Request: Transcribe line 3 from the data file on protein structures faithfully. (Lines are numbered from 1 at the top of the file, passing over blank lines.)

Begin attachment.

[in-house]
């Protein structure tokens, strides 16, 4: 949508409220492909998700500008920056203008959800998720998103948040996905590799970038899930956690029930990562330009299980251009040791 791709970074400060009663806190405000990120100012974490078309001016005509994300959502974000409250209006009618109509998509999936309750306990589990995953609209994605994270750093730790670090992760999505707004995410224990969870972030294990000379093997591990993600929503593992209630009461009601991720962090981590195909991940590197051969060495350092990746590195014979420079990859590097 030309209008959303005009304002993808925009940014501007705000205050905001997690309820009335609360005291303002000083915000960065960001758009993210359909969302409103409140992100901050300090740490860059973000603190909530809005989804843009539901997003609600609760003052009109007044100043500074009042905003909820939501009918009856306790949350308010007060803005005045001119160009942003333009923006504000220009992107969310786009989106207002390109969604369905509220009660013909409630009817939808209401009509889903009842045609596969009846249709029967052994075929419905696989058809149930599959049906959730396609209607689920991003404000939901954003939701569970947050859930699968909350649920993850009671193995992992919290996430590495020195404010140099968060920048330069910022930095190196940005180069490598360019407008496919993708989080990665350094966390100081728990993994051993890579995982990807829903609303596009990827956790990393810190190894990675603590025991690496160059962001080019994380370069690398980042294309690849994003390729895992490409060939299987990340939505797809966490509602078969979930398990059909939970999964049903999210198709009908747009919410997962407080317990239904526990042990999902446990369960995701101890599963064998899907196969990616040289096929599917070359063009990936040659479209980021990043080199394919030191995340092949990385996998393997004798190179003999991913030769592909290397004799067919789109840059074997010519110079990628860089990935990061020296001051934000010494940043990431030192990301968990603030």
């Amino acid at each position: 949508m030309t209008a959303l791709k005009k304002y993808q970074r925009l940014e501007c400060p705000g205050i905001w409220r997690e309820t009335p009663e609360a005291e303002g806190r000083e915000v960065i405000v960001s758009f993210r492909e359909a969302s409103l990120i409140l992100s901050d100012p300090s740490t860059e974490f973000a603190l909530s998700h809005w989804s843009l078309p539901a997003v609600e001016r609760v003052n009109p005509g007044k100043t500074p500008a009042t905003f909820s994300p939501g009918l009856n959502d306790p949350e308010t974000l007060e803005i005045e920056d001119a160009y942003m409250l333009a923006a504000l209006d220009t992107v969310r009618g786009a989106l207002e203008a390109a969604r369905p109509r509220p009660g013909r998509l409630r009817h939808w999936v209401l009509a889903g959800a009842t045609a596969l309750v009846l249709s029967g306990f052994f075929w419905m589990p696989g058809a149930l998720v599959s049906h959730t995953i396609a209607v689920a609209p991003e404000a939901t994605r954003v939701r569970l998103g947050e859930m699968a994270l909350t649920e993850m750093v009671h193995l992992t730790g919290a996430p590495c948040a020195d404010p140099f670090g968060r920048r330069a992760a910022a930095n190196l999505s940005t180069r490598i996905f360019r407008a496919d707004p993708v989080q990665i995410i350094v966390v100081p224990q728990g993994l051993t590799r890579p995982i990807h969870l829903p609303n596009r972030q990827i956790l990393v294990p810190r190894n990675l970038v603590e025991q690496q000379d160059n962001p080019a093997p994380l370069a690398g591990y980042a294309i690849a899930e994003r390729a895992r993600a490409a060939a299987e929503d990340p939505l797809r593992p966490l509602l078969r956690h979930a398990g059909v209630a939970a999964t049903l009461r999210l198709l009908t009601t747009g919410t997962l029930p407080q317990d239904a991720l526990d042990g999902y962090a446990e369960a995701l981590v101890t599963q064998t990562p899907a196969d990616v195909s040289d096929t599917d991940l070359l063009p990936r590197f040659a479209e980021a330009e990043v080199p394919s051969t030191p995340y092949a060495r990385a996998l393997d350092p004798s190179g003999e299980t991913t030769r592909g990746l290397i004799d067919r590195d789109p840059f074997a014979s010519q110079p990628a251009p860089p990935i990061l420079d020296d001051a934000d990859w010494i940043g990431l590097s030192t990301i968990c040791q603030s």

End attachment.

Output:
């Amino acid at each position: 949508m030309t209008a959303l791709k005009k304002y993808q970074r925009l940014e501007c400060p705000g205050i905001w409220r997690e309820t009335p009663e609360a005291e303002g806190r000083e915000v960065i405000v960001s758009f993210r492909e359909a969302s409103l990120i409140l992100s901050d100012p300090s740490t860059e974490f973000a603190l909530s998700h809005w989804s843009l078309p539901a997003v609600e001016r609760v003052n009109p005509g007044k100043t500074p500008a009042t905003f909820s994300p939501g009918l009856n959502d306790p949350e308010t974000l007060e803005i005045e920056d001119a160009y942003m409250l333009a923006a504000l209006d220009t992107v969310r009618g786009a989106l207002e203008a390109a969604r369905p109509r509220p009660g013909r998509l409630r009817h939808w999936v209401l009509a889903g959800a009842t045609a596969l309750v009846l249709s029967g306990f052994f075929w419905m589990p696989g058809a149930l998720v599959s049906h959730t995953i396609a209607v689920a609209p991003e404000a939901t994605r954003v939701r569970l998103g947050e859930m699968a994270l909350t649920e993850m750093v009671h193995l992992t730790g919290a996430p590495c948040a020195d404010p140099f670090g968060r920048r330069a992760a910022a930095n190196l999505s940005t180069r490598i996905f360019r407008a496919d707004p993708v989080q990665i995410i350094v966390v100081p224990q728990g993994l051993t590799r890579p995982i990807h969870l829903p609303n596009r972030q990827i956790l990393v294990p810190r190894n990675l970038v603590e025991q690496q000379d160059n962001p080019a093997p994380l370069a690398g591990y980042a294309i690849a899930e994003r390729a895992r993600a490409a060939a299987e929503d990340p939505l797809r593992p966490l509602l078969r956690h979930a398990g059909v209630a939970a999964t049903l009461r999210l198709l009908t009601t747009g919410t997962l029930p407080q317990d239904a991720l526990d042990g999902y962090a446990e369960a995701l981590v101890t599963q064998t990562p899907a196969d990616v195909s040289d096929t599917d991940l070359l063009p990936r590197f040659a479209e980021a330009e990043v080199p394919s051969t030191p995340y092949a060495r990385a996998l393997d350092p004798s190179g003999e299980t991913t030769r592909g990746l290397i004799d067919r590195d789109p840059f074997a014979s010519q110079p990628a251009p860089p990935i990061l420079d020296d001051a934000d990859w010494i940043g990431l590097s030192t990301i968990c040791q603030s």